Social Commerce Takes Hold
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Social media gets lots of press, but social commerce has been pretty much ignored. Why is that — and why does it matter in the world that connected people to products?

Let’s start with a definition.

Social commerce is simply the ability to buy things from a third-party company within a social media context — buying from friend recommendations.

For example, you can check out products on a Facebook post and then complete the transaction rather than having to go to the company’s site to buy what you want.

Today two sites own the social commerce space: Facebook and Pinterest. Twitter has come and gone — for now.

But that’s just the beginning.

Source: Statista

Last year, PwC conducted a global survey of nearly 23,000 people and found that 78% of consumers are influenced by social media when shopping online. The chart above shows above how social media is affecting online shopping actions.

Facebook: With a Facebook store, you can upload products and product information, customize your shop’s product offerings, sell directly from your page, manage orders, run a Facebook ad to promote one of your products and get insights. Which is to say, you can create an end-to-end commerce experience with advertising, customer feedback, and fulfillment.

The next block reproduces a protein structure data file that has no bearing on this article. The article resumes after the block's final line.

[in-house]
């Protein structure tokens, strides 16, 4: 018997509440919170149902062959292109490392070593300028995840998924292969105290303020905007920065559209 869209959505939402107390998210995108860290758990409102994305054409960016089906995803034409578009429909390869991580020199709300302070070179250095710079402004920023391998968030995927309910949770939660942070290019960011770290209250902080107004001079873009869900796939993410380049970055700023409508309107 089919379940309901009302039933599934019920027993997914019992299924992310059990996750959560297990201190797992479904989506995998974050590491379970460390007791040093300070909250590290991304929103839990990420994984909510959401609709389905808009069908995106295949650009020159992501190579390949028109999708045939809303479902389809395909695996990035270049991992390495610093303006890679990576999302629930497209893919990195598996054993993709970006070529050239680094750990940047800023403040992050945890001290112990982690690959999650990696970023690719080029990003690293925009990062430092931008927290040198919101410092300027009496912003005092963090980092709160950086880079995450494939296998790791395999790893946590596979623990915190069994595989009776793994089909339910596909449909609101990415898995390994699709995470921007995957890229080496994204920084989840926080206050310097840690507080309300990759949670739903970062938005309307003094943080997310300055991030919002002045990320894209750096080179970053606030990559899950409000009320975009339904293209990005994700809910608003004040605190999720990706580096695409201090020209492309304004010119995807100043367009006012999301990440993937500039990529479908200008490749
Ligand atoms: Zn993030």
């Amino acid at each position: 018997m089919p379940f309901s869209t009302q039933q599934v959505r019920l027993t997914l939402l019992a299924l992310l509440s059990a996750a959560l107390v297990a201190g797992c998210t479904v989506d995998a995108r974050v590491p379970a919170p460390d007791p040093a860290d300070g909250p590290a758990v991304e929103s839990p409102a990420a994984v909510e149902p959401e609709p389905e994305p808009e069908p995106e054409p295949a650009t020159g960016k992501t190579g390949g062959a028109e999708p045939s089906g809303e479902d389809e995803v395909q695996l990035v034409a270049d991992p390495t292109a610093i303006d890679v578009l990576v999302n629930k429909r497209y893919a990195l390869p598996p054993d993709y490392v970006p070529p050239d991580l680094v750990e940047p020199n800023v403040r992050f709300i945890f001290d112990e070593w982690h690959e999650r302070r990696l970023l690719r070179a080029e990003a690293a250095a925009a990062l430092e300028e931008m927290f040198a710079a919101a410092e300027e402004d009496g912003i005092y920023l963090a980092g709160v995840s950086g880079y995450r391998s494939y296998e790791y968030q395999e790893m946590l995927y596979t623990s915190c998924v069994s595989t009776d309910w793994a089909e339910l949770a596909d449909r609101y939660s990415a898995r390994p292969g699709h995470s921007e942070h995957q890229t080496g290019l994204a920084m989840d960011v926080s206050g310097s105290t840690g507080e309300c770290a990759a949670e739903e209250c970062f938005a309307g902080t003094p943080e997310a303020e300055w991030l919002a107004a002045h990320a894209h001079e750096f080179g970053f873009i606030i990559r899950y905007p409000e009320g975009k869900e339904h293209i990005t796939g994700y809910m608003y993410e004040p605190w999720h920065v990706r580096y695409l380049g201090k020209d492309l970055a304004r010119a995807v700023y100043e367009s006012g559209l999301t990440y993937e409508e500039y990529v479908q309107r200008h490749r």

Pinterest: Pinterest released buyable pins in June 2015. You can select “Buy It” and make a purchase right then and there with either Apple Pay or credit card.

Then Pinterest added a feature called “Shop the Look” that allows users to click on photos to buy one item, and then check out similar items that are also for sale.

Pinterest has worked with a number of major retailers including Macy’s, Nordstrom, Bloomingdale’s, and Wayfair.

Heidi Cohen of Actionable Marketing Guide told ConversionXL: “While shopping is essentially a social experience — think girls shopping at the local mall — online shopping is distinctly not social. Yet, regardless of where the purchase is made, many shopping decisions involve more than one individual’s input, be it a couple, parent and child, or friends.”

Shopping is a social experience. You buy things for other people. You buy things to enhance your personal style. You reach out to friends to say: “How does this look on me?”

According to Marketing Week, the “social commerce boom” is being fueled by young mobile consumers. Thirty-three percent of 18- to 24-year-olds say they would purchase items directly on Facebook, 27 percent on Instagram and 20 percent on Twitter. For 25- to 34-year-olds, the numbers decrease a bit: 30 percent on Facebook. For 54- to 65-years-olds, it’s 10 percent.

Here’s what we know for sure: social commerce is a nascent market. It encompasses a bunch of different experiences including friend endorsements, social shopping and group buying. Using your social graph to gain wisdom, feedback, and endorsements is a powerful and growing trend.

As consumers become more comfortable using their phones to be both be the center of social life, and the center of commerce discovery and purchase life, that powerful and almost inevitable convergence will change shopping forever.

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